|US20080273356 *||May 2, 2008||Nov 6, 2008||Melanson John L||Switching Power Converter with Efficient Switching Control Signal Period Generation|
|US20090189579 *||Jun 30, 2008||Jul 30, 2009||Melanson John L||Switch state controller with a sense current generated operating voltage|
|US20090190384 *||Jun 30, 2008||Jul 30, 2009||Cirrus Logic, Inc.||Powering a power supply integrated circuit with sense current|
|US20090191837 *||Sep 30, 2008||Jul 30, 2009||Kartik Nanda||Delta Sigma Modulator with Unavailable Output Values|
|US20100148677 *||Jun 30, 2009||Jun 17, 2010||Melanson John L||Time division light output sensing and brightness adjustment for different spectra of light emitting diodes|
|US20100164406 *||Dec 31, 2008||Jul 1, 2010||Kost Michael A||Switching power converter control with triac-based leading edge dimmer compatibility|
|US20100164631 *||Dec 31, 2008||Jul 1, 2010||Cirrus Logic, Inc.||Electronic system having common mode voltage range enhancement|
|US20100277072 *||Apr 30, 2009||Nov 4, 2010||Draper William A||Calibration Of Lamps|
|US20100328976 *||Jun 30, 2009||Dec 30, 2010||Melanson John L||Cascode configured switching using at least one low breakdown voltage internal, integrated circuit switch to control at least one high breakdown voltage external switch|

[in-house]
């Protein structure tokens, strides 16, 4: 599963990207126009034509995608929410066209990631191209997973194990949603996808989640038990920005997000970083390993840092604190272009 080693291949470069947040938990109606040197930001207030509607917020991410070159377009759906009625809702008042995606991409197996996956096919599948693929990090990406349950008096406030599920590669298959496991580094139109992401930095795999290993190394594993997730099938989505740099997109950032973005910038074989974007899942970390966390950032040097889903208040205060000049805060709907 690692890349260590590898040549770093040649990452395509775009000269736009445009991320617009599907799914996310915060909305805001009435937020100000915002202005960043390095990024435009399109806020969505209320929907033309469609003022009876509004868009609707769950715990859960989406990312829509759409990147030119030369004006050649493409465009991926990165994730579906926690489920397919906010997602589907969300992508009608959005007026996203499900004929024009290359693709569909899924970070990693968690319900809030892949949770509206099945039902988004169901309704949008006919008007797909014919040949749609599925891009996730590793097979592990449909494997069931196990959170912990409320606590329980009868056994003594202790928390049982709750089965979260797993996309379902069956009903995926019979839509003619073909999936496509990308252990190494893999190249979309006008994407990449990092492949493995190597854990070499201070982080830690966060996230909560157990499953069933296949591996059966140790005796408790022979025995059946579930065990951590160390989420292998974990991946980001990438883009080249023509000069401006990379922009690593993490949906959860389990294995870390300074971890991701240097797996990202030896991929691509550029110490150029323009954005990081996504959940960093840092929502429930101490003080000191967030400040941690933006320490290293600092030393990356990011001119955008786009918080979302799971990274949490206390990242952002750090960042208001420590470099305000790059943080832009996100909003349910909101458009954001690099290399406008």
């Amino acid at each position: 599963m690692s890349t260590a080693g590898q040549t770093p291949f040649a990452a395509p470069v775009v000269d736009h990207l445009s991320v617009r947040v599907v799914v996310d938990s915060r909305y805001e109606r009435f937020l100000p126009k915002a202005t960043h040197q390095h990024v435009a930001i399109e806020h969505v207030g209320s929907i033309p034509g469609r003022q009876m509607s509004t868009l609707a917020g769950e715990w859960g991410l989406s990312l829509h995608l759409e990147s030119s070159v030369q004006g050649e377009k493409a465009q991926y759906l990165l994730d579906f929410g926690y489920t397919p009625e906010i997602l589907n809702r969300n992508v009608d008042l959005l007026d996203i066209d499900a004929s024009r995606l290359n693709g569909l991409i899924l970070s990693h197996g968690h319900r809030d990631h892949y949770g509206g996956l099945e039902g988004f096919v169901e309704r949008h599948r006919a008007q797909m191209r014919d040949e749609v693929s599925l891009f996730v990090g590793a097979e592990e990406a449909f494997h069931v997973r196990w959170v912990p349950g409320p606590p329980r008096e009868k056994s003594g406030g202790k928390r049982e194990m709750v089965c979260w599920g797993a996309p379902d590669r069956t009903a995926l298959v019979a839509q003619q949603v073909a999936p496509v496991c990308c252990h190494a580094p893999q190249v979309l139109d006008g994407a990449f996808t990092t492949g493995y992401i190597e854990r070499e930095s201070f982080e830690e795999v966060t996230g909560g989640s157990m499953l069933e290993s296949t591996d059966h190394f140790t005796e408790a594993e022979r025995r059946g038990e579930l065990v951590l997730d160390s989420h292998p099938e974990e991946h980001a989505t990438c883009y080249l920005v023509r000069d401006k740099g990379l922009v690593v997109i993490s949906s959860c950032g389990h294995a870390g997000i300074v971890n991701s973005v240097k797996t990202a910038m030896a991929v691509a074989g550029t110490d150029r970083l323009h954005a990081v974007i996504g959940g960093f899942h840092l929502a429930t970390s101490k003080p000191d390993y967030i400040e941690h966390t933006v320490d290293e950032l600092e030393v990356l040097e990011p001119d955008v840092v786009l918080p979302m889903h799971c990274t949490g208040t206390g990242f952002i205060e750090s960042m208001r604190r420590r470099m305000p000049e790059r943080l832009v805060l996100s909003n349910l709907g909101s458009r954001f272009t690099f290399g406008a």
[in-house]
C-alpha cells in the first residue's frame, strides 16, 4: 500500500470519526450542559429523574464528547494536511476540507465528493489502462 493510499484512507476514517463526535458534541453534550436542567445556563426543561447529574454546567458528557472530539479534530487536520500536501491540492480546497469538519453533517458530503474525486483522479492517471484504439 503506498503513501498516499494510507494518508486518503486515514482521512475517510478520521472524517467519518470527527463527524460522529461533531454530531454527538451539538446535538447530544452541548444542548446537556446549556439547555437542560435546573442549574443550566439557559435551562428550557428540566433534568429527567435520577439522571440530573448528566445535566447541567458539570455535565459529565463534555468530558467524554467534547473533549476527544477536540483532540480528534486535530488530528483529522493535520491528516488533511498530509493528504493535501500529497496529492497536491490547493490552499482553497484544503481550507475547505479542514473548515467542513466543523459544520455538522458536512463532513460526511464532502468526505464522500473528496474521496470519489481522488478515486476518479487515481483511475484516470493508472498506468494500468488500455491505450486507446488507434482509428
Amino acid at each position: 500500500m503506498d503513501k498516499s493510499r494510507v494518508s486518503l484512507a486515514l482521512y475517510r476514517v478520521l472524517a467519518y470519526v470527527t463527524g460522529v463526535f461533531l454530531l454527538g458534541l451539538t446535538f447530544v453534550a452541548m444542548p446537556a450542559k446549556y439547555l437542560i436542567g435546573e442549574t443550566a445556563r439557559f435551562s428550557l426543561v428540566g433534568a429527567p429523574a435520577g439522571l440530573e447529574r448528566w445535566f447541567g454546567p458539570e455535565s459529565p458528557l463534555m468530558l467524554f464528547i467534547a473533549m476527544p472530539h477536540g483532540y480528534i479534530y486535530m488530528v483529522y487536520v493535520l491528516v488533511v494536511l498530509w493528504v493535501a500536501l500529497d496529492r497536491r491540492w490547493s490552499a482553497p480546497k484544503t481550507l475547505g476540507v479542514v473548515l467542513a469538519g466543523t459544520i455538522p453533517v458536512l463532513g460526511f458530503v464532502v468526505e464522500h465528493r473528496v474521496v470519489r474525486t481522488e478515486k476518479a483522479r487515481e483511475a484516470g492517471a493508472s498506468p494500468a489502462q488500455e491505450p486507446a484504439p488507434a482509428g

|US20110074302 *||Sep 30, 2009||Mar 31, 2011||Draper William A||Phase Control Dimming Compatible Lighting Systems|
|US20110156675 *||May 28, 2010||Jun 30, 2011||Power Integrations, Inc.||Power converter having a switch coupled between windings|
|US20110156689 *||Dec 28, 2009||Jun 30, 2011||Power Integrations, Inc.||Power converter having a switch coupled between windings|
|US20110157923 *||Feb 25, 2010||Jun 30, 2011||Ren Zhimou||Circuits and methods for controlling power converters including transformers|
|US20110227506 *||Apr 19, 2011||Sep 22, 2011||O2Micro. Inc.||Controllers, systems and methods for controlling power of light sources|
|US20120049831 *||Aug 8, 2011||Mar 1, 2012||Chiu-Sing Celement Tse||Switching Converters|
|US20150204923 *||Jan 15, 2015||Jul 23, 2015||Fairchild Korea Semiconductor Ltd.||Output current estimating method and power supply device using the same|
|Cooperative Classification||H02M2001/0006, H02M3/335, H02M1/44|
|European Classification||H02M1/44, H02M3/335|
|Feb 2, 2006||AS||Assignment|
Owner name: SYSTEM GENERAL CORP., TAIWAN
Free format text: ASSIGNMENT OF ASSIGNORS INTEREST;ASSIGNORS:YANG, TA-YUNG;CHENG, PEI-HSUAN;REEL/FRAME:017232/0068
Effective date: 20060105
|Jun 16, 2011||FPAY||Fee payment|
Year of fee payment: 4
|May 29, 2015||FPAY||Fee payment|
Year of fee payment: 8
|Jun 8, 2016||AS||Assignment|
Owner name: FAIRCHILD (TAIWAN) CORPORATION, TAIWAN
Free format text: CHANGE OF NAME;ASSIGNOR:SYSTEM GENERAL CORP.;REEL/FRAME:038906/0030
Effective date: 20140620